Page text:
The assembled membrane module holding 20 pieces of PBI-PES dual-layer hollow fiber membranes was firstly subjected to the measurement of pure water permeability (PWP) flux in L/(m2-hr) (abbreviated as LMH thereafter) by an NF membrane setup (as described in Wang et al., AIChE Journal, 52 (2006) 1363-1377) but always operated at a normal pressure (1 bar) in Examples. Subsequently, the membrane module was subjected to neutral solute and salts separation tests with different feed solutions flowing through the membrane's selective outer-layer. Permeate was collected from the lumen side of the membrane module. The concentrations of the neutral solute in solutions were measured with a total organic carbon analyzer (TOC ASI-5000A, Shimadzu, Japan). The single salt concentration was measured with an electric conductivity meter (Lab 960, Schott, Germany). The measured feed (Cj) and permeate (Cp) concentrations were used for calculating the effective solute rejection coefficient R (%):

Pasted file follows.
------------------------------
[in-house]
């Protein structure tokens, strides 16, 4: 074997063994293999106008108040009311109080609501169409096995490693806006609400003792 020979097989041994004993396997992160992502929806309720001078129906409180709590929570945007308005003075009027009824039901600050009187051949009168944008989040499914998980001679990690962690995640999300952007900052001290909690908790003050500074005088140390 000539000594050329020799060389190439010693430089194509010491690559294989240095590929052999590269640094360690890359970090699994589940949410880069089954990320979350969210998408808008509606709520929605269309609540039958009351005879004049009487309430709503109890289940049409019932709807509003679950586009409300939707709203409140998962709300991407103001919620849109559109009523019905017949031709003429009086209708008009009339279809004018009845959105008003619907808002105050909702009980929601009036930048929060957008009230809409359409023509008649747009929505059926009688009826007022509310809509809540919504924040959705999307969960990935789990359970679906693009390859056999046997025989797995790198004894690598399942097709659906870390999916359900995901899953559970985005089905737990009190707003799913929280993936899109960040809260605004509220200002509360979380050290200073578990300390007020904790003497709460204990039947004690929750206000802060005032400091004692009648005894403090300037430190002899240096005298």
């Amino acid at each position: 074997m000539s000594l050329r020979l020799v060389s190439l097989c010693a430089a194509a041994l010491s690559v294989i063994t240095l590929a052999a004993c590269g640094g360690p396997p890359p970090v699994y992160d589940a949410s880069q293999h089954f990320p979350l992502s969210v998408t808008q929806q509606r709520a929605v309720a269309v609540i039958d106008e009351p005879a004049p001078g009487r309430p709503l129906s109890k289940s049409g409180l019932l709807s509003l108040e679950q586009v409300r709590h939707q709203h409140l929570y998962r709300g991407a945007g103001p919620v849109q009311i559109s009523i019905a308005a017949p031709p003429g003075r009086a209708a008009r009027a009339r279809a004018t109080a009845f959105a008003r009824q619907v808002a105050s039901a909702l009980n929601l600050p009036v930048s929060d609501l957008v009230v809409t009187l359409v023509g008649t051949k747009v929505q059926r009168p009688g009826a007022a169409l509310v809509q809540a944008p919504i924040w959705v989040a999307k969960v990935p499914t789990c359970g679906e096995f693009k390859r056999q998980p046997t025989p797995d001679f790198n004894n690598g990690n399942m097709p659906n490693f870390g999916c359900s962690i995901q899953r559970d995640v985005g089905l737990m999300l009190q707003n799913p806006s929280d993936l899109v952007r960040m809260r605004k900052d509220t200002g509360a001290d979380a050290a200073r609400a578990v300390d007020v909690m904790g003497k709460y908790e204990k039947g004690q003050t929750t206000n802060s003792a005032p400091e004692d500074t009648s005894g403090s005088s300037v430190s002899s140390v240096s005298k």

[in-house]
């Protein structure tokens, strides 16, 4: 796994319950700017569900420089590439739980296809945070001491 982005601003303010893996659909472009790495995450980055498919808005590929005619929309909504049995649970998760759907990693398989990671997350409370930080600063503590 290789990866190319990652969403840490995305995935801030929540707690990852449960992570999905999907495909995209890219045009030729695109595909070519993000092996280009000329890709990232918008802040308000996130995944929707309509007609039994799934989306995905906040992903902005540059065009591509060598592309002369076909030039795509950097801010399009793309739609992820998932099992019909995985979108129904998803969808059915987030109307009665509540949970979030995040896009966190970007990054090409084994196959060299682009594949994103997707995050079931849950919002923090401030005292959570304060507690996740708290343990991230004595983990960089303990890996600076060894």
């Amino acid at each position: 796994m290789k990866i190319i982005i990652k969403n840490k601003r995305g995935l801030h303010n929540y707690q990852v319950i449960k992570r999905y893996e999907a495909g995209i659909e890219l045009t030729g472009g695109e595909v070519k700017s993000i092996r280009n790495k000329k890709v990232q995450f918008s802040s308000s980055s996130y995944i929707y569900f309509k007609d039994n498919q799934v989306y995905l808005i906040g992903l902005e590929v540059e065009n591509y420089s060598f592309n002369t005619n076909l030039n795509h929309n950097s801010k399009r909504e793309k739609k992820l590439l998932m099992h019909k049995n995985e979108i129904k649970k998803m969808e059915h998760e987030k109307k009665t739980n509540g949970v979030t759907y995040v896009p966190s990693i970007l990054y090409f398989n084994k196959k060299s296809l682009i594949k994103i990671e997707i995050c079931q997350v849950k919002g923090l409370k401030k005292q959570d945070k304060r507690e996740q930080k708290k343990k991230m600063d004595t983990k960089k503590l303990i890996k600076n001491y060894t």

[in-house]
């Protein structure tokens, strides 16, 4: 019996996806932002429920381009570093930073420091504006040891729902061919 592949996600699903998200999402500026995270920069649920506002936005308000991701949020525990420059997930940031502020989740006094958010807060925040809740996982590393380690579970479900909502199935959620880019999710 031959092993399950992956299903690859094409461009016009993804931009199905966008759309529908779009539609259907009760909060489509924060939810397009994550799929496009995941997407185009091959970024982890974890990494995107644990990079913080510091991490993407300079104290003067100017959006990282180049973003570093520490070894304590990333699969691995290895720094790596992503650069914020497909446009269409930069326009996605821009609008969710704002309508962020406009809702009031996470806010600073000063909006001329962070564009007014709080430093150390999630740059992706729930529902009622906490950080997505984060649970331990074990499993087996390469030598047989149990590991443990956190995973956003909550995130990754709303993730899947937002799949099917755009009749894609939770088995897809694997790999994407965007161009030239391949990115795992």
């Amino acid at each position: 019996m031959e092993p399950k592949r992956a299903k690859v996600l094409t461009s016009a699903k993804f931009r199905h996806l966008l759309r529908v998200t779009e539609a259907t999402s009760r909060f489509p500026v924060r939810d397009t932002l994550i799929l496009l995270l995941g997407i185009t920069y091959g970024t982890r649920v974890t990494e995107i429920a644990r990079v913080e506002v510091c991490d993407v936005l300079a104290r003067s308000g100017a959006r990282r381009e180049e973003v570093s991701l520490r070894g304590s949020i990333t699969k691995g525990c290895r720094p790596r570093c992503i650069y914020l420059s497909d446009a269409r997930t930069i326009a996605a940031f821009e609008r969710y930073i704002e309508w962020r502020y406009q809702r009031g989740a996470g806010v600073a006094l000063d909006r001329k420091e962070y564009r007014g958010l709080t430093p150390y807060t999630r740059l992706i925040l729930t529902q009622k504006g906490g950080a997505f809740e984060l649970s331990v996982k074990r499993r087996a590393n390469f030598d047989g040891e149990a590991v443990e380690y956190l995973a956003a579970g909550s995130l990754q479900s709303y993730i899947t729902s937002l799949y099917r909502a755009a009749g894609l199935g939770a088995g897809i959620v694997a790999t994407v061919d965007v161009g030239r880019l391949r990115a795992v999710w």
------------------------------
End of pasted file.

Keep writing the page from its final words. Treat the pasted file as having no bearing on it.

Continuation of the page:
Figure imgf000013_0001

See Wang et al, Journal of Membrane Science, 300 (2007) 6-12; Wang et al, AIChE Journal, 52 (2006) 1363-1377; and Yang et al., Journal of Membrane Science, 313 (2008) 190-198.

In Examples, 200 ppm solutions containing glycerol, glucose, saccharose or raffinose were used as the neutral solute for membrane pore size and pore size distribution characterization. The relationship between Stokes radius (rs, nm) and molecular weight (MW, g mol"1) of these neutral solutes can be expressed as: log rs = -1.4962 + 0.4567 \ogMW (2)